Home > General Knowledge, Place > 313/365 – Kabul

313/365 – Kabul

Kabul, also spelled Cabool, Caubul or Cabul, mostly in historical contexts, is the capital and largest city of Afghanistan. Kabul is the 5th fastest growing city in the world and the world’s 64th largest city.

It is also the capital of Kabul Province, located in the eastern section of Afghanistan. According to latest estimates, the population of the Kabul metropolitan area is over 4 million.

The city serves as the nation’s cultural and learning centre, situated 1,791 metres (5,876 ft) above sea level in a narrow valley, wedged between the Hindu Kush mountains along the Kabul River.

It is linked with Kandahar, Herat and Mazar-e Sharif via the circular Highway 1 that stretches across Afghanistan. It is also the start of the main road to Jalalabad and further to Peshawar, Pakistan.

The Kabul International Airport is located about 16 kilometres (9.9 mi) from the center of the city, next to the Wazir Akbar Khan neighborhood.

Bagram Airfield is about 40 kilometres (25 mi) northeast of Kabul.   Kabul’s main products include fresh and dried fruit, nuts, Afghan rugs, leather and sheep skin products, furniture, antique replicas, and domestic clothes.

The wars since 1978 have limited the economic productivity but after the establishment of the Karzai administration in late 2001 some progress has been made.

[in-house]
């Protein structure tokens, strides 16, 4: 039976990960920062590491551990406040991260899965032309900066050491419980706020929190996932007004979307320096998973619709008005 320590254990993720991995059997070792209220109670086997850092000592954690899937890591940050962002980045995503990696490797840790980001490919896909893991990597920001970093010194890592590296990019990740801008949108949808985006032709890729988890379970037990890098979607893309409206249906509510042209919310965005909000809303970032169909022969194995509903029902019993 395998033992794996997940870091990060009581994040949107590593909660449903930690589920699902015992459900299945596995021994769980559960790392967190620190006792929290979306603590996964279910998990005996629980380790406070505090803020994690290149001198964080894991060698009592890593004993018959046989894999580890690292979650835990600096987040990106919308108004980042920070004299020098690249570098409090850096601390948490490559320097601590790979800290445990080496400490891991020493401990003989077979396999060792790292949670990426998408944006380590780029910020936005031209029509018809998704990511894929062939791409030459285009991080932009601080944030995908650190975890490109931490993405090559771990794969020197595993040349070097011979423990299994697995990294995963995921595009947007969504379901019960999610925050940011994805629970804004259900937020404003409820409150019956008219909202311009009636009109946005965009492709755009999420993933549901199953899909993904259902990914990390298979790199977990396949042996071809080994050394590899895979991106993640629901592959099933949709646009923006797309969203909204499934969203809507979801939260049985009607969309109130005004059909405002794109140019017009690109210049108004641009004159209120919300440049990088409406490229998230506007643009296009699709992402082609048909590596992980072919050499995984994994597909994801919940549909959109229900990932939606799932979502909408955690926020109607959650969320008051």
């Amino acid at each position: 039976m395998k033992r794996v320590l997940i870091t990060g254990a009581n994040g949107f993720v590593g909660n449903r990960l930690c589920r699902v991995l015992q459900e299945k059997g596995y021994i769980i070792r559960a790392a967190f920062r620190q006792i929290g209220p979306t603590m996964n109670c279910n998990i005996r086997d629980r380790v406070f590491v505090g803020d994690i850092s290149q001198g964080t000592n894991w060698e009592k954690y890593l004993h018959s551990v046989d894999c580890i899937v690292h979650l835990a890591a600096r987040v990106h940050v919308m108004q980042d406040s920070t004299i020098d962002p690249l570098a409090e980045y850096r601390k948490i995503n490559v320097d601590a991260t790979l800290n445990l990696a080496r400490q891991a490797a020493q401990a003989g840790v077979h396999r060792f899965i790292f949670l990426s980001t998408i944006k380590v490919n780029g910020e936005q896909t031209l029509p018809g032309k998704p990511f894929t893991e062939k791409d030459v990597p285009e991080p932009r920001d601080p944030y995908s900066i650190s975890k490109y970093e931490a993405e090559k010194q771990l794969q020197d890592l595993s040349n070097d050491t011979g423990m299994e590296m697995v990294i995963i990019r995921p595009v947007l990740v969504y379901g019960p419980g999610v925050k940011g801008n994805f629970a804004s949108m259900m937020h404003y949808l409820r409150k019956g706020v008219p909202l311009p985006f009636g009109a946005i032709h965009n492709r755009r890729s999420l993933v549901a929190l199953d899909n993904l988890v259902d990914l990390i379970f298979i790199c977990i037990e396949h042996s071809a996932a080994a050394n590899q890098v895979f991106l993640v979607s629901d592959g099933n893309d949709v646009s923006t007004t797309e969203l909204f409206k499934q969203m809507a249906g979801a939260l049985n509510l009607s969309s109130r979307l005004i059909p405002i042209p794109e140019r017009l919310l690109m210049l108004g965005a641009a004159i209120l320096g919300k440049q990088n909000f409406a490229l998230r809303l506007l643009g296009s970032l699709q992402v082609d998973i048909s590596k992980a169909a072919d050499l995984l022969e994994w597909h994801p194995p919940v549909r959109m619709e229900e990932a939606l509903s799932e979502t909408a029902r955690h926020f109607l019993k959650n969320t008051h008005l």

Kabul is over 3,500 years old; many empires have long fought over the valley for its strategic location along the trade routes of South and Central Asia.

Between 1504 and 1526 AD, it served as the headquarters of Babur, builder of the Mughal Empire. It remained under the Delhi Sultanate until 1738, when Nader Shah and his Afsharid forces conquered the Mughal Empire.

After the death of Nader Shah Afsharid in 1747, the city fell to Ahmad Shah Durrani, who added it to his new Afghan Empire. In 1776, Timur Shah Durrani made it the capital of the modern state of Afghanistan.

It was invaded several times by the British-Indian forces during the Anglo-Afghan wars in the 19th century. After the outbreak of the Third Anglo-Afghan War in 1919, the city was air raided by the British Royal Air Force.

Since the Marxist revolution in 1978, the city has been a target of foreign-backed militant groups such as the Mujahideen, Taliban, Haqqani network, Hezbi Islami, and others.

While the Afghan government tries to rebuild the war-torn city, insurgents have continued to stage attacks not only against the Afghan government and US-led NATO forces but also against foreign diplomats and Afghan civilians.

Source: http://en.wikipedia.org/wiki/Kabul

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Categories: General Knowledge, Place
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